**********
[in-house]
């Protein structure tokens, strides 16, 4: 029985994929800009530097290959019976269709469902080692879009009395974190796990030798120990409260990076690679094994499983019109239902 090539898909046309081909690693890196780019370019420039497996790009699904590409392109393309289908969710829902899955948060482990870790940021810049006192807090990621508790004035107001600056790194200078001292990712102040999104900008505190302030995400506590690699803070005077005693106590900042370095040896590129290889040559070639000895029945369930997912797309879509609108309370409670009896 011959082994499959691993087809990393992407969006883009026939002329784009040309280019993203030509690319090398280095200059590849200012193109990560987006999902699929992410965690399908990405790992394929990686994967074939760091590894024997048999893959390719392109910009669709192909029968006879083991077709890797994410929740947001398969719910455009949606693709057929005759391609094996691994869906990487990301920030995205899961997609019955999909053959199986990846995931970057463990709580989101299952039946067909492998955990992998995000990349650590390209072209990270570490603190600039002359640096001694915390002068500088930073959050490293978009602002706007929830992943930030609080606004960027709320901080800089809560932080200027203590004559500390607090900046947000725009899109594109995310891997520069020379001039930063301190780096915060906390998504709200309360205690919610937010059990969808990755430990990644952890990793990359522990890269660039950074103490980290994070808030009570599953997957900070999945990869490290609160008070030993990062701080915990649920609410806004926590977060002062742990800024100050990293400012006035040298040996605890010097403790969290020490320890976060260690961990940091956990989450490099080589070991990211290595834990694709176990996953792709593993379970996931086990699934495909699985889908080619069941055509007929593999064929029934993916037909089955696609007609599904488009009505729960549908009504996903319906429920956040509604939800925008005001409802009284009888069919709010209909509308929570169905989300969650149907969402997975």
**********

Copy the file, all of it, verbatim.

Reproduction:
[in-house]
């Protein structure tokens, strides 16, 4: 029985994929800009530097290959019976269709469902080692879009009395974190796990030798120990409260990076690679094994499983019109239902 090539898909046309081909690693890196780019370019420039497996790009699904590409392109393309289908969710829902899955948060482990870790940021810049006192807090990621508790004035107001600056790194200078001292990712102040999104900008505190302030995400506590690699803070005077005693106590900042370095040896590129290889040559070639000895029945369930997912797309879509609108309370409670009896 011959082994499959691993087809990393992407969006883009026939002329784009040309280019993203030509690319090398280095200059590849200012193109990560987006999902699929992410965690399908990405790992394929990686994967074939760091590894024997048999893959390719392109910009669709192909029968006879083991077709890797994410929740947001398969719910455009949606693709057929005759391609094996691994869906990487990301920030995205899961997609019955999909053959199986990846995931970057463990709580989101299952039946067909492998955990992998995000990349650590390209072209990270570490603190600039002359640096001694915390002068500088930073959050490293978009602002706007929830992943930030609080606004960027709320901080800089809560932080200027203590004559500390607090900046947000725009899109594109995310891997520069020379001039930063301190780096915060906390998504709200309360205690919610937010059990969808990755430990990644952890990793990359522990890269660039950074103490980290994070808030009570599953997957900070999945990869490290609160008070030993990062701080915990649920609410806004926590977060002062742990800024100050990293400012006035040298040996605890010097403790969290020490320890976060260690961990940091956990989450490099080589070991990211290595834990694709176990996953792709593993379970996931086990699934495909699985889908080619069941055509007929593999064929029934993916037909089955696609007609599904488009009505729960549908009504996903319906429920956040509604939800925008005001409802009284009888069919709010209909509308929570169905989300969650149907969402997975």